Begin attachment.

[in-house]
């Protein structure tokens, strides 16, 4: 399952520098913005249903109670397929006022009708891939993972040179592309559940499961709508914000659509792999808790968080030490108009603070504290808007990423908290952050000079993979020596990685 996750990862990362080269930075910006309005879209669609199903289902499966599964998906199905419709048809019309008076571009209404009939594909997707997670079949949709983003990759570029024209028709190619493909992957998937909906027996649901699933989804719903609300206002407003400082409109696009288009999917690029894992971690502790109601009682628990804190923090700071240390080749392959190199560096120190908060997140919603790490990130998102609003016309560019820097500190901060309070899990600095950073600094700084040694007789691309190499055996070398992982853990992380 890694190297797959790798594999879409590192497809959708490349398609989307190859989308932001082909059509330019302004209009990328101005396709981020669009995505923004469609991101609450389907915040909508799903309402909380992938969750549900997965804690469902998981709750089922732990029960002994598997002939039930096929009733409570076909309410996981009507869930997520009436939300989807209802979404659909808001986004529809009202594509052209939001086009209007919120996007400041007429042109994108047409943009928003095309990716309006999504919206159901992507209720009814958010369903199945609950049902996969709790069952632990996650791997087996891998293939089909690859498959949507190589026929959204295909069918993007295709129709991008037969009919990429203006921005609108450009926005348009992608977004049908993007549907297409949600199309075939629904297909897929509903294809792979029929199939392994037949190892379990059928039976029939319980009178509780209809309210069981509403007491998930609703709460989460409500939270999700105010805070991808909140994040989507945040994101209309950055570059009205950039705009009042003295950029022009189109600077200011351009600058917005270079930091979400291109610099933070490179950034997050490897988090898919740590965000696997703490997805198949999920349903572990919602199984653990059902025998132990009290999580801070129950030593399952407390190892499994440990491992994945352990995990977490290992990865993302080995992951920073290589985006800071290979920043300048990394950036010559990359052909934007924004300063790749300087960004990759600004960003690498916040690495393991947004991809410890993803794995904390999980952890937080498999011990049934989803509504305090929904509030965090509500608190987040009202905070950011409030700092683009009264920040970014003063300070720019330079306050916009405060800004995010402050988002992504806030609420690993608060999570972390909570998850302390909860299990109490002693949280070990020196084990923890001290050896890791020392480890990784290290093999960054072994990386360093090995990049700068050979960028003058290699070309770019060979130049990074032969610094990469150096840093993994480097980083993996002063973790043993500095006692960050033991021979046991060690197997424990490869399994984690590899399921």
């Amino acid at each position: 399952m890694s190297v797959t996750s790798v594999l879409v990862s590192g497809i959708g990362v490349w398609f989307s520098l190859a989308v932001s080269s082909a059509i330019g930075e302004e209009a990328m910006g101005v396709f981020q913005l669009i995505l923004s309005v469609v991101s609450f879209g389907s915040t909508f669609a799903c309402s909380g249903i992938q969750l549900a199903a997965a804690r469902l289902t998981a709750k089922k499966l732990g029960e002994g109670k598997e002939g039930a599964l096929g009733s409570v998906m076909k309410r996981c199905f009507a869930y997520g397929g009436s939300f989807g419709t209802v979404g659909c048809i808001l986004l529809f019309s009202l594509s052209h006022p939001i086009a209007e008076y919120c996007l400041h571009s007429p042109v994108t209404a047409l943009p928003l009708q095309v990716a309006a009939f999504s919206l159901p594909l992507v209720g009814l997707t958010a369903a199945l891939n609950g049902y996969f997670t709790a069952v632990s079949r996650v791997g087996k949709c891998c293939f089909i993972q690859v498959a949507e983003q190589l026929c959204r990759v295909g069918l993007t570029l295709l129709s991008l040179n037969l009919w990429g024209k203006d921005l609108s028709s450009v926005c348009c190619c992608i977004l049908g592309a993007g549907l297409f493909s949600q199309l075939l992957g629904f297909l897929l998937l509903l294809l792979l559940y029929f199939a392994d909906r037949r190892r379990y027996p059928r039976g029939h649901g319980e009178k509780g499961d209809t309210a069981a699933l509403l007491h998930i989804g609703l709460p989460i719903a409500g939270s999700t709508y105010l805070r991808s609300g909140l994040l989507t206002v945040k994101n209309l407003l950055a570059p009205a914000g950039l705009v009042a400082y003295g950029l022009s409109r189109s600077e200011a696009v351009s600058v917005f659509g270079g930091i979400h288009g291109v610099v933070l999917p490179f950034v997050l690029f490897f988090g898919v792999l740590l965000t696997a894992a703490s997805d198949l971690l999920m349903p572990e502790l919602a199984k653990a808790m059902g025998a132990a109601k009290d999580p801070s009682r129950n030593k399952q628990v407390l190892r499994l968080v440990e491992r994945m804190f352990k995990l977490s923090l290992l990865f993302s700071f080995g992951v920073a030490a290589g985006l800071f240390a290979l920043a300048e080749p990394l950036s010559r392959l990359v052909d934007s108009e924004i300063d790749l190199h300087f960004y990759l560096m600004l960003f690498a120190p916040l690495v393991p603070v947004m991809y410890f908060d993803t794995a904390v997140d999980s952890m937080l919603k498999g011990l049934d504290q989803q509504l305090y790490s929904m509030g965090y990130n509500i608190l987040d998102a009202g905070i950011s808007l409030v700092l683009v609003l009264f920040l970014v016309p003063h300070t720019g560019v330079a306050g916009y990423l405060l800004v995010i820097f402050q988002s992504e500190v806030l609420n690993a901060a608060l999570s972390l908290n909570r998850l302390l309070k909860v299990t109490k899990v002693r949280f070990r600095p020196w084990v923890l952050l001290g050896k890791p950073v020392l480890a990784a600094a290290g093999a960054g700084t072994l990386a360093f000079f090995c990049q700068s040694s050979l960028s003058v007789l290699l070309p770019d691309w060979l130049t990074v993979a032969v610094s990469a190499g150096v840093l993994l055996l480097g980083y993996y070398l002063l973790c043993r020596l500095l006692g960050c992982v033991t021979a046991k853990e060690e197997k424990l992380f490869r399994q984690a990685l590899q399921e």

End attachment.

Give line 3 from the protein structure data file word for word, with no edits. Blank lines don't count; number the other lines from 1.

């Amino acid at each position: 399952m890694s190297v797959t996750s790798v594999l879409v990862s590192g497809i959708g990362v490349w398609f989307s520098l190859a989308v932001s080269s082909a059509i330019g930075e302004e209009a990328m910006g101005v396709f981020q913005l669009i995505l923004s309005v469609v991101s609450f879209g389907s915040t909508f669609a799903c309402s909380g249903i992938q969750l549900a199903a997965a804690r469902l289902t998981a709750k089922k499966l732990g029960e002994g109670k598997e002939g039930a599964l096929g009733s409570v998906m076909k309410r996981c199905f009507a869930y997520g397929g009436s939300f989807g419709t209802v979404g659909c048809i808001l986004l529809f019309s009202l594509s052209h006022p939001i086009a209007e008076y919120c996007l400041h571009s007429p042109v994108t209404a047409l943009p928003l009708q095309v990716a309006a009939f999504s919206l159901p594909l992507v209720g009814l997707t958010a369903a199945l891939n609950g049902y996969f997670t709790a069952v632990s079949r996650v791997g087996k949709c891998c293939f089909i993972q690859v498959a949507e983003q190589l026929c959204r990759v295909g069918l993007t570029l295709l129709s991008l040179n037969l009919w990429g024209k203006d921005l609108s028709s450009v926005c348009c190619c992608i977004l049908g592309a993007g549907l297409f493909s949600q199309l075939l992957g629904f297909l897929l998937l509903l294809l792979l559940y029929f199939a392994d909906r037949r190892r379990y027996p059928r039976g029939h649901g319980e009178k509780g499961d209809t309210a069981a699933l509403l007491h998930i989804g609703l709460p989460i719903a409500g939270s999700t709508y105010l805070r991808s609300g909140l994040l989507t206002v945040k994101n209309l407003l950055a570059p009205a914000g950039l705009v009042a400082y003295g950029l022009s409109r189109s600077e200011a696009v351009s600058v917005f659509g270079g930091i979400h288009g291109v610099v933070l999917p490179f950034v997050l690029f490897f988090g898919v792999l740590l965000t696997a894992a703490s997805d198949l971690l999920m349903p572990e502790l919602a199984k653990a808790m059902g025998a132990a109601k009290d999580p801070s009682r129950n030593k399952q628990v407390l190892r499994l968080v440990e491992r994945m804190f352990k995990l977490s923090l290992l990865f993302s700071f080995g992951v920073a030490a290589g985006l800071f240390a290979l920043a300048e080749p990394l950036s010559r392959l990359v052909d934007s108009e924004i300063d790749l190199h300087f960004y990759l560096m600004l960003f690498a120190p916040l690495v393991p603070v947004m991809y410890f908060d993803t794995a904390v997140d999980s952890m937080l919603k498999g011990l049934d504290q989803q509504l305090y790490s929904m509030g965090y990130n509500i608190l987040d998102a009202g905070i950011s808007l409030v700092l683009v609003l009264f920040l970014v016309p003063h300070t720019g560019v330079a306050g916009y990423l405060l800004v995010i820097f402050q988002s992504e500190v806030l609420n690993a901060a608060l999570s972390l908290n909570r998850l302390l309070k909860v299990t109490k899990v002693r949280f070990r600095p020196w084990v923890l952050l001290g050896k890791p950073v020392l480890a990784a600094a290290g093999a960054g700084t072994l990386a360093f000079f090995c990049q700068s040694s050979l960028s003058v007789l290699l070309p770019d691309w060979l130049t990074v993979a032969v610094s990469a190499g150096v840093l993994l055996l480097g980083y993996y070398l002063l973790c043993r020596l500095l006692g960050c992982v033991t021979a046991k853990e060690e197997k424990l992380f490869r399994q984690a990685l590899q399921e």